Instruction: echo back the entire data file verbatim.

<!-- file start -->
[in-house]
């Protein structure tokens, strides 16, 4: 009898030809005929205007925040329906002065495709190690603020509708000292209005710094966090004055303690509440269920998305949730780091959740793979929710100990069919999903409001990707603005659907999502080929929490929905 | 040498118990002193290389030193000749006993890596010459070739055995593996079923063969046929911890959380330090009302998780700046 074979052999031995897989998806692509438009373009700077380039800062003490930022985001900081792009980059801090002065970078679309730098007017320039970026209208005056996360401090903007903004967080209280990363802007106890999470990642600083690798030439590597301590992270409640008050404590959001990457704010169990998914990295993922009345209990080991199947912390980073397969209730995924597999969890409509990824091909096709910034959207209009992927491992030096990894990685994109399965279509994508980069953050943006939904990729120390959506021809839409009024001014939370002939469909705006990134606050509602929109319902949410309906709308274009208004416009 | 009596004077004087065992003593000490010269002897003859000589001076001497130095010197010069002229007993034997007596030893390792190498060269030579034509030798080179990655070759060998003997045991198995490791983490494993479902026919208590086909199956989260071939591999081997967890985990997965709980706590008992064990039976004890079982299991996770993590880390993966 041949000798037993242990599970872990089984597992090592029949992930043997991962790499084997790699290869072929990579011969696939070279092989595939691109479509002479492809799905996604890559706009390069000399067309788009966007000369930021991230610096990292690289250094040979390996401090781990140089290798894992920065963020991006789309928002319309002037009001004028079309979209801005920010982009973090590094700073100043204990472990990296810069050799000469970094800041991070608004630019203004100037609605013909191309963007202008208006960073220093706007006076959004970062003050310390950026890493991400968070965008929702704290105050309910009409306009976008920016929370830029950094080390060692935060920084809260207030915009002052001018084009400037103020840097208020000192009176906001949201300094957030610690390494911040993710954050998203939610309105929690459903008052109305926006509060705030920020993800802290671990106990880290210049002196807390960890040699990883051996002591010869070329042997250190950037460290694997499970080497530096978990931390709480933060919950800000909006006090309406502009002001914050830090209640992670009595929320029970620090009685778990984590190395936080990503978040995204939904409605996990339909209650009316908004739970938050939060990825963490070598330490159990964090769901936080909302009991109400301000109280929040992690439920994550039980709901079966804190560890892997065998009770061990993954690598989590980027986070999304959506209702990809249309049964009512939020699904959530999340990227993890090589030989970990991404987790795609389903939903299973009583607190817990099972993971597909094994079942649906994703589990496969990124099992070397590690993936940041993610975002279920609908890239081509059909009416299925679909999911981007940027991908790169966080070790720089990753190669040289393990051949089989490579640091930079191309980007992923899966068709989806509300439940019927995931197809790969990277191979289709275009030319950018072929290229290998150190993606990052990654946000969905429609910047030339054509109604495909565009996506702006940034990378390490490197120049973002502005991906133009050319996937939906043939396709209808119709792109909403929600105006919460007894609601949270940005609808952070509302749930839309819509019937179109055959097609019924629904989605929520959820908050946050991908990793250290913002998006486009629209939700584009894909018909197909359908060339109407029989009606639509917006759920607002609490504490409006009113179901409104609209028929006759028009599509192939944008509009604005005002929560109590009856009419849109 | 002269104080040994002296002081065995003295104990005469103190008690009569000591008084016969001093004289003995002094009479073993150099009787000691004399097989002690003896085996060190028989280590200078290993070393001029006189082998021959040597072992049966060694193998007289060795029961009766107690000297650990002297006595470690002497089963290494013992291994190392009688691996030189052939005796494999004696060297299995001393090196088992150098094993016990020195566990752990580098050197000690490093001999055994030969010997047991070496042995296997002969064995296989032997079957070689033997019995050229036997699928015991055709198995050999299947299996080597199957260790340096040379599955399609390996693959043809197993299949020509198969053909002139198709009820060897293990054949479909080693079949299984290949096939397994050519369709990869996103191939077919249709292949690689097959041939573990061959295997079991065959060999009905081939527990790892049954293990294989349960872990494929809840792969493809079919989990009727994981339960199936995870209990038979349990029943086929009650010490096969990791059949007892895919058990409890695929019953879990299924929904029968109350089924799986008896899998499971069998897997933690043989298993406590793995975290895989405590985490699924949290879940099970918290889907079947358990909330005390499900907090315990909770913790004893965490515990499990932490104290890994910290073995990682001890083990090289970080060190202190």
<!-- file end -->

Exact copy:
[in-house]
């Protein structure tokens, strides 16, 4: 009898030809005929205007925040329906002065495709190690603020509708000292209005710094966090004055303690509440269920998305949730780091959740793979929710100990069919999903409001990707603005659907999502080929929490929905 | 040498118990002193290389030193000749006993890596010459070739055995593996079923063969046929911890959380330090009302998780700046 074979052999031995897989998806692509438009373009700077380039800062003490930022985001900081792009980059801090002065970078679309730098007017320039970026209208005056996360401090903007903004967080209280990363802007106890999470990642600083690798030439590597301590992270409640008050404590959001990457704010169990998914990295993922009345209990080991199947912390980073397969209730995924597999969890409509990824091909096709910034959207209009992927491992030096990894990685994109399965279509994508980069953050943006939904990729120390959506021809839409009024001014939370002939469909705006990134606050509602929109319902949410309906709308274009208004416009 | 009596004077004087065992003593000490010269002897003859000589001076001497130095010197010069002229007993034997007596030893390792190498060269030579034509030798080179990655070759060998003997045991198995490791983490494993479902026919208590086909199956989260071939591999081997967890985990997965709980706590008992064990039976004890079982299991996770993590880390993966 041949000798037993242990599970872990089984597992090592029949992930043997991962790499084997790699290869072929990579011969696939070279092989595939691109479509002479492809799905996604890559706009390069000399067309788009966007000369930021991230610096990292690289250094040979390996401090781990140089290798894992920065963020991006789309928002319309002037009001004028079309979209801005920010982009973090590094700073100043204990472990990296810069050799000469970094800041991070608004630019203004100037609605013909191309963007202008208006960073220093706007006076959004970062003050310390950026890493991400968070965008929702704290105050309910009409306009976008920016929370830029950094080390060692935060920084809260207030915009002052001018084009400037103020840097208020000192009176906001949201300094957030610690390494911040993710954050998203939610309105929690459903008052109305926006509060705030920020993800802290671990106990880290210049002196807390960890040699990883051996002591010869070329042997250190950037460290694997499970080497530096978990931390709480933060919950800000909006006090309406502009002001914050830090209640992670009595929320029970620090009685778990984590190395936080990503978040995204939904409605996990339909209650009316908004739970938050939060990825963490070598330490159990964090769901936080909302009991109400301000109280929040992690439920994550039980709901079966804190560890892997065998009770061990993954690598989590980027986070999304959506209702990809249309049964009512939020699904959530999340990227993890090589030989970990991404987790795609389903939903299973009583607190817990099972993971597909094994079942649906994703589990496969990124099992070397590690993936940041993610975002279920609908890239081509059909009416299925679909999911981007940027991908790169966080070790720089990753190669040289393990051949089989490579640091930079191309980007992923899966068709989806509300439940019927995931197809790969990277191979289709275009030319950018072929290229290998150190993606990052990654946000969905429609910047030339054509109604495909565009996506702006940034990378390490490197120049973002502005991906133009050319996937939906043939396709209808119709792109909403929600105006919460007894609601949270940005609808952070509302749930839309819509019937179109055959097609019924629904989605929520959820908050946050991908990793250290913002998006486009629209939700584009894909018909197909359908060339109407029989009606639509917006759920607002609490504490409006009113179901409104609209028929006759028009599509192939944008509009604005005002929560109590009856009419849109 | 002269104080040994002296002081065995003295104990005469103190008690009569000591008084016969001093004289003995002094009479073993150099009787000691004399097989002690003896085996060190028989280590200078290993070393001029006189082998021959040597072992049966060694193998007289060795029961009766107690000297650990002297006595470690002497089963290494013992291994190392009688691996030189052939005796494999004696060297299995001393090196088992150098094993016990020195566990752990580098050197000690490093001999055994030969010997047991070496042995296997002969064995296989032997079957070689033997019995050229036997699928015991055709198995050999299947299996080597199957260790340096040379599955399609390996693959043809197993299949020509198969053909002139198709009820060897293990054949479909080693079949299984290949096939397994050519369709990869996103191939077919249709292949690689097959041939573990061959295997079991065959060999009905081939527990790892049954293990294989349960872990494929809840792969493809079919989990009727994981339960199936995870209990038979349990029943086929009650010490096969990791059949007892895919058990409890695929019953879990299924929904029968109350089924799986008896899998499971069998897997933690043989298993406590793995975290895989405590985490699924949290879940099970918290889907079947358990909330005390499900907090315990909770913790004893965490515990499990932490104290890994910290073995990682001890083990090289970080060190202190």